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What You Should Know Before Hiring A Professional Genealogist






What You Should Know Before Hiring A Professional Genealogist by Sue P. Morgan, Copyright 1980, revised 1984, 1996

One of the questions most commonly asked the genealogist is, "If I were to pay you $300.00, how many generations would you be able to extend my pedigree?" You should be aware that no researcher can responsibly predict or predetermine the number of generations that can be proven before research is begun.

Each genealogical problem is unique. While some research problems are quite easy to solve, others may be difficult. For example, if the family lived in a geographical area during a time period when the records were well kept, chances of learning more about this family in a limited time are very good. The amount of information may be extensive.

On the other hand, some research problems are much more difficult. The ancestral family may have lived in a locality where the usual types of records were destroyed. Sometimes a court house was burned. Church and vital records may be lost or destroyed. As the westward expansion progressed, families moved, sometimes long distances, making it more difficult to locate records about them or determine where they moved.

In these cases, the research will move slower. More in depth research will be required in supplemental records to solve these more difficult problems.

Another situation the researcher can be plagued with is the fact that some major genealogical collections are not indexed. These must be searched, line by line, making the research process more tedious and time consuming.

Searching for very common surnames such as Smith, Baker, or Johnson will require more time than less common surnames because there would be numerous possibilities for ancestral connections to check out and analyze.

Locating families in large, densely populated cities can also be a factor dictating how much can be accomplished in a given time period. Records in very large cities such as New York or Chicago are massive. If they are unindexed, it will be like searching for a needle in a haystack--not impossible, but very time consuming.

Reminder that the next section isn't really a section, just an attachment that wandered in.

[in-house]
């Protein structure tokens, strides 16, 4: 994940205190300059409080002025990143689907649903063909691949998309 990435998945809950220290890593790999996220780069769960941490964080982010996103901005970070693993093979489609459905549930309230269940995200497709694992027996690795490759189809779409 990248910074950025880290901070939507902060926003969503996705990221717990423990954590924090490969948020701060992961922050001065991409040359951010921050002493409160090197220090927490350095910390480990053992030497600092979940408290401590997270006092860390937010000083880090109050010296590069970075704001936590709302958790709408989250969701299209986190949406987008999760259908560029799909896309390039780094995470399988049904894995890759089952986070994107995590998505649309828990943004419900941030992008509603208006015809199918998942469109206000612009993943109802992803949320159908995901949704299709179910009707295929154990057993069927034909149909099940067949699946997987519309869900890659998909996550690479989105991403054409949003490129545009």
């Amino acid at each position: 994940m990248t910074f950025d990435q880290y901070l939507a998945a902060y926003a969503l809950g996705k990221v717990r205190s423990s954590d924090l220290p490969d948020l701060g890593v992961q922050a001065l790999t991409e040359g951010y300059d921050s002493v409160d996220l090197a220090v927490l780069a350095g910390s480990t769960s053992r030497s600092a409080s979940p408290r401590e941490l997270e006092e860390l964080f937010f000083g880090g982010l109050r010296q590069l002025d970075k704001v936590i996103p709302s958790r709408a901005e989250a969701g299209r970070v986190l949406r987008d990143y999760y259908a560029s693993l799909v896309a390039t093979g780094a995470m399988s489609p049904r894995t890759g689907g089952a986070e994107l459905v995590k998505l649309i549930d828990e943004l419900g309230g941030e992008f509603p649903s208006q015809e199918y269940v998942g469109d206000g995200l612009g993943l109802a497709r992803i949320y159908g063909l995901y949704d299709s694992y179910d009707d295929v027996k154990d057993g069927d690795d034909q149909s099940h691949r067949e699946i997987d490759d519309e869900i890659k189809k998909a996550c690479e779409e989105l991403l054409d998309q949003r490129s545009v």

An understanding of what the consumer is actually paying for when hiring a professional researcher will be helpful. There have been times when a consumer has felt "ripped off" because a certain amount of money was given to a researcher and "they didn't find one new thing for me"!

It is understandably disappointing when the research results are zero or minimal. If, however, the consumer is aware before hiring a genealogist, that the researcher is being paid for the TIME spent in searching the records--not necessarily the AMOUNT FOUND, misunderstandings will be averted.

What can I expect to receive for my money?

The consumer can, and should expect that a Professional is qualified by knowledge and experience to do research in the area or geographic location where your ancestors resided. He or she should be familiar with "Record Sources" and possess the necessary skills to locate and search the records that should solve your research problem.

While he/she cannot pre-guarantee how much, or exactly what, will be found, the researcher CAN guarantee to honestly use the allotted time to identify and search the records that normally should solve the problem. Most Professional researchers will tell you, up front, if they anticipate problems or difficulties with your research objectives.

A good researcher will also provide you with the following items at the conclusion of each research project:

1. RESEARCH REPORT: The report should outline in detail, what searches were made and an explanation of the results. It should explain to you the new findings and suggest searches which might be conducted in the future to continue your objectives.